But first, since I have your attention, I'd like to begin with this brief analysis of the preamble to the Constitution. HAHAHAHA no not really.

Essentially almost all of the guesses from first to last were correct! Here is our "response" to whats wrong with it, in the order that we noticed these things when we first saw this very machine, and then bought it.

First off, it is VERY VERY unusual to have a machine this late with only 42 keys. Really, by this time virtually ALL large portables, heck almost ALL portables PERIOD had 44 keys. This machine is way too recent to have only 42 keys. Notice that is identical to any other contemporary SCM machine, except for missing those two keys. Heck, even the shield behind the keys through which the key levers pass is clearly made for only 42 keys. So that's the FIRST thing we noticed.

Lets cover WHY that is first. Yep, this is indeed a LARGE TYPE FACE machine, and because the slugs are so big, there isnt room for the two other keys! Note that the segment is also only machined for 42 keys, if you can see that in the pic! If not, trust me. It is. Really. This is actually a large type face machine intended for primary education!

The other give-away was also guessed correctly, the scale numbers. These clearly indicate a larger type face, so that guess was correct too! In SCM machines, a large type face PRECLUDES use of a rapid space key too, by the way.

Also guessed correctly was the variation in shifted symbols on the number keys. A division symbol would certainly have been needed, and was provided in this "font" style.

The half space button is actually common on this particular generation of SCM machines, BUT it IS an uncommon feature, so that should get at least half credit for observational powers!!

Now for one wrong thing that is tiny, but cool. Remember that shield I mentioned behind the keys? Look again at the right side of it, adjacent to the correctly spotted only two position ribbon selector(yes, thats another wrong thing!! No black/red ribbon on one of these babies!!). If you look very closely you will see the characteristic 3 dimples that appear in this shield when used on earlier SCM SUPER-5 variants. The dimples would be colored in to identify ribbon selector position. Many machines of this era have this "left over" shield, and some Sears machines from this age still use only it, without the large plastic slider! BUT, this is one of the things that clearly indicates the SUPER-5 heritage of these late SCM GALAXIE machines. New body, yeah, but essentially a Super 5 inside!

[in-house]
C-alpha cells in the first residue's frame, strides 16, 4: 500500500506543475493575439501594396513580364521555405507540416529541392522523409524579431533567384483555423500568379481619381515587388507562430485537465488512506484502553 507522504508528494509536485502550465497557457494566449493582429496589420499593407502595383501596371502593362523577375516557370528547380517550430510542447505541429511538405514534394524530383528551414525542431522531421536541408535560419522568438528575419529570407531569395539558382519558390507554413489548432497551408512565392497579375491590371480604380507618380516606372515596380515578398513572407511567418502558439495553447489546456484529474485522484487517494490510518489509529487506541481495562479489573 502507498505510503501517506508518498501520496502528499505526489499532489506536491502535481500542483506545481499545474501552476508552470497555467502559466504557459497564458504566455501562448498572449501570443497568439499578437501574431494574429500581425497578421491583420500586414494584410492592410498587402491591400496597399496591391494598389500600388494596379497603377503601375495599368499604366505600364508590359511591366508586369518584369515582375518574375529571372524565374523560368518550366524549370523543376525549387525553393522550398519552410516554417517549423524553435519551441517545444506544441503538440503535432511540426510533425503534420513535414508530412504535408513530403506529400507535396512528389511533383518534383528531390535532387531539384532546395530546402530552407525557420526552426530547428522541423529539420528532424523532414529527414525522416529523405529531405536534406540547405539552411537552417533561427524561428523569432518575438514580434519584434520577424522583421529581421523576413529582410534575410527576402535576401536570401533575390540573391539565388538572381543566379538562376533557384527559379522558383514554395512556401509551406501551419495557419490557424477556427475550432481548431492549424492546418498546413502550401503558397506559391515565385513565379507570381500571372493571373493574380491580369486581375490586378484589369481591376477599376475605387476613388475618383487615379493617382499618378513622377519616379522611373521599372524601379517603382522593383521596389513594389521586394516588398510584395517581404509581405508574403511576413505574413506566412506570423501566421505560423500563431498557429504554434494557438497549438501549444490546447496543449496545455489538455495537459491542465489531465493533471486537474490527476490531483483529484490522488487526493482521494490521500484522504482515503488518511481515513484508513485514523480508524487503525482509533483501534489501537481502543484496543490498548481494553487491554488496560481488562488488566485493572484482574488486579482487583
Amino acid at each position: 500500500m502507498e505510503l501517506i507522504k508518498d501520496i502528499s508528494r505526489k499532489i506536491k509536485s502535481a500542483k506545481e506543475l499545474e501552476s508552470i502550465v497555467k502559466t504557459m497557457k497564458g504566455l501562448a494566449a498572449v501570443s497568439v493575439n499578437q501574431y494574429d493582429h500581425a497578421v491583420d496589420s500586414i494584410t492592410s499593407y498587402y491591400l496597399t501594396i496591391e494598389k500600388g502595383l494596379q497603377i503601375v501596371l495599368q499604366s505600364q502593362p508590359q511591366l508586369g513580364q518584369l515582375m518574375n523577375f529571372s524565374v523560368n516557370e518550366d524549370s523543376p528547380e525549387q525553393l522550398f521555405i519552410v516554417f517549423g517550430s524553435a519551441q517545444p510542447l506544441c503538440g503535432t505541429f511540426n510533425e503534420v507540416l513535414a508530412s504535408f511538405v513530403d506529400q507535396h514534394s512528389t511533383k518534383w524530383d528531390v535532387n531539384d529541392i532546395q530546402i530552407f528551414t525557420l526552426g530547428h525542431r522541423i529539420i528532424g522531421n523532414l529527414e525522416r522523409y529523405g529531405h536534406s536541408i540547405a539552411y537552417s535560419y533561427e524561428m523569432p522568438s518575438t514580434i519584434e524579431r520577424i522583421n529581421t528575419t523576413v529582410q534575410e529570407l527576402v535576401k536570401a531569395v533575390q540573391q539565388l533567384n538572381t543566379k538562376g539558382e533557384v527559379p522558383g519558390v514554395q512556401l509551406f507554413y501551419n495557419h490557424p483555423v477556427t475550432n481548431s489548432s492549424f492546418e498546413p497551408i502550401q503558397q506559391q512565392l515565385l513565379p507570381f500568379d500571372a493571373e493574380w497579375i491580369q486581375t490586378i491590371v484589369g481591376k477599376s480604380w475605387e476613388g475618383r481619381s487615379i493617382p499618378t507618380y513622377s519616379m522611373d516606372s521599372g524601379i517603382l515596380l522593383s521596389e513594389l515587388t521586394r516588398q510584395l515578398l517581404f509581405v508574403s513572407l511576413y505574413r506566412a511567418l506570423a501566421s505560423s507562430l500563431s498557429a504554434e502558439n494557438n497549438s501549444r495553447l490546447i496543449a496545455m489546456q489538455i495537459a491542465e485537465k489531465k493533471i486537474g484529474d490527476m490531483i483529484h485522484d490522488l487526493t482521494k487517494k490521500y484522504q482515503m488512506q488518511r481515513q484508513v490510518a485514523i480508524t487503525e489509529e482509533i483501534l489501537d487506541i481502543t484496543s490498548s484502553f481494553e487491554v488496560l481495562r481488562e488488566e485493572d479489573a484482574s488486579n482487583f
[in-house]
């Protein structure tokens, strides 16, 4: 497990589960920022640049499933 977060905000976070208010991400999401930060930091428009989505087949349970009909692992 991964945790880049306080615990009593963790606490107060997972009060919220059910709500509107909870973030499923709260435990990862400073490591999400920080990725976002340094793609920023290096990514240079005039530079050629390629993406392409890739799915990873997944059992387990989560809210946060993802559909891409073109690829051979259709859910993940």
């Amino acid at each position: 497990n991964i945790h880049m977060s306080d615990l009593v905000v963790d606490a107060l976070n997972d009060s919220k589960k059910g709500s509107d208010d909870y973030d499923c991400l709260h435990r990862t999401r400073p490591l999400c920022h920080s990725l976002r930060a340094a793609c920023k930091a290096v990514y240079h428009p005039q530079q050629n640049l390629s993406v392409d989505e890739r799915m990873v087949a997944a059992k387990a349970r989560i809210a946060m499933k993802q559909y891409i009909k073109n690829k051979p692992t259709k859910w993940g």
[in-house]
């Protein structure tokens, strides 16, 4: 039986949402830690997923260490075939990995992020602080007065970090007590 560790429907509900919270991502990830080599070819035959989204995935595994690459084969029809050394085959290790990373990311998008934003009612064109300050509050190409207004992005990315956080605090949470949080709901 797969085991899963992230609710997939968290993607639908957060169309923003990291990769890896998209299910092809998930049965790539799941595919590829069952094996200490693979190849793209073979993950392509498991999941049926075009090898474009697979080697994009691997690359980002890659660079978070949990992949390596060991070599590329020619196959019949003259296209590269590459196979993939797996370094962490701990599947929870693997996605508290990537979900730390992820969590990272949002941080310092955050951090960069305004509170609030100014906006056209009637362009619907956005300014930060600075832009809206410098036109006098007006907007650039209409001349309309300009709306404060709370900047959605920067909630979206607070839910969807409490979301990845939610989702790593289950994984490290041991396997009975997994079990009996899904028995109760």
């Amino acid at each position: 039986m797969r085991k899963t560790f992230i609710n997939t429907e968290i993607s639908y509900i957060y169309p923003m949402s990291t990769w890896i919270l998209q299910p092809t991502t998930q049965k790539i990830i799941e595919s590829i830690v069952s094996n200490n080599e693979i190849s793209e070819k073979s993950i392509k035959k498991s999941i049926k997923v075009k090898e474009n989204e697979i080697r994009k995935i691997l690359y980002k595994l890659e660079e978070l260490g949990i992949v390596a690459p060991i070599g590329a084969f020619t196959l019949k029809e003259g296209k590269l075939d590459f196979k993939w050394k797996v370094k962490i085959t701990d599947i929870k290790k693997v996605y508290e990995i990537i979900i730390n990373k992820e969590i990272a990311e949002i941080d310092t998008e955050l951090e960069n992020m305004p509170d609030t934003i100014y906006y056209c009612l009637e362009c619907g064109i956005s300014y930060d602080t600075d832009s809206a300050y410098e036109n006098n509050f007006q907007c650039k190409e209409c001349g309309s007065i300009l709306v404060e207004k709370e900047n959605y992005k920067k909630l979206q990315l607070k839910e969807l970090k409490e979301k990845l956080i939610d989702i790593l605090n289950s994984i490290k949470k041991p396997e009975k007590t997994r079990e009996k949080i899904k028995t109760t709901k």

So thats about it! We hope you enjoyed this, and we also hope you are looking forward to the next installment which will feature another machine with "something wrong" with it! (Its right over there across the room staring at me right now, and lemme tell ya this things MESSED UP!) AND HEY-- maybe you yourself have a machine that would be good for this feature, eh? Oh come on, strap on the miner's helmet, spray on the bug-b-gone, light the torch and go down to your basement and look around! See any machines in your vault that would do well in this feature? Let us know!! We would love to feature your machine here!! Gotta go now, UFO number 425 just parked and they want their large font machine back. Wouldn't you think that UFO-people would have something more sophisticated than ditto machines for primary education? Who cares, they brought more Chardonnay.

Tuesday, October 12, 2010

What's wrong with this?

Time for something fun. We've all seen those pictures intended for children where something is wrong in them, and the goal is for the kids to find what it is. Then they circle it, and check the upside-down answer on page 78 or whatever. Well, this is kind of like that, only please do not attempt to actually circle anything with your over-sized HUSKY pencil, and don't turn your computer upside down to look for the answer.

Obviously, then, there is something wrong with this picture, more precisely with the TYPEWRITER shown in it. And NO, what's wrong with it is NOT that is doesn't work! (Come to think of it, that would have been good though...) Nope. It's something else.

We've all heard of, and likely taken, IQ tests. Meant to measure intelligence on a broader lever, these tests are still common in schools for estimating intelligence. BUT, there are OTHER kinds of intelligence. Anyone ever heard of EMOTIONAL IQ? Yes, there is such a thing. Apparently. Mines a 3. Is that good? Well, whatever.

This exercise is going to test your TYPEWRITER IQ. Yes, there is such a thing, if only because I just made it up. There!! So what is YOUR typewriter IQ? Well, try it out on this new, recurring feature. Post your ideas and/or comments and lets see who guesses correctly. Even if you aren't a machine "student" you certainly have a good chance of SEEING something, or SOME THINGS in this picture which ought to seem odd. No, I didn't photoshop it. No, we didn't manufacture it ourselves out of our huge rumored to exist warehouse of Smith-Corona machines and parts. (What a complete surprise that it's an S/C/M machine, eh?) No, it wasn't delivered last night on the regular UFO shipment, that one only brings typing paper and crystal meth. And Chardonnay. Don't ask.

So have at it! Look over this machine which most if not all collectors wouldn't even give a second glance, and POST what it is you note!! Or, just keep it in mind and look for the answer, which we will post up early next week. Have fun!!

Thursday, August 26, 2010

Another unusual Bulgarian-made portable

Readers of my site are aware of the range of Bulgarian-made portables loosely affiliated by the name MARITSA, which is the name of the river that runs through the city of Plovdiv, Bulgaria. That city was the location of the "Typewriters Works" (sic) .. later called "Plant for Typewriters" .. which made two general ranges of typewriter over a yet unknown time period.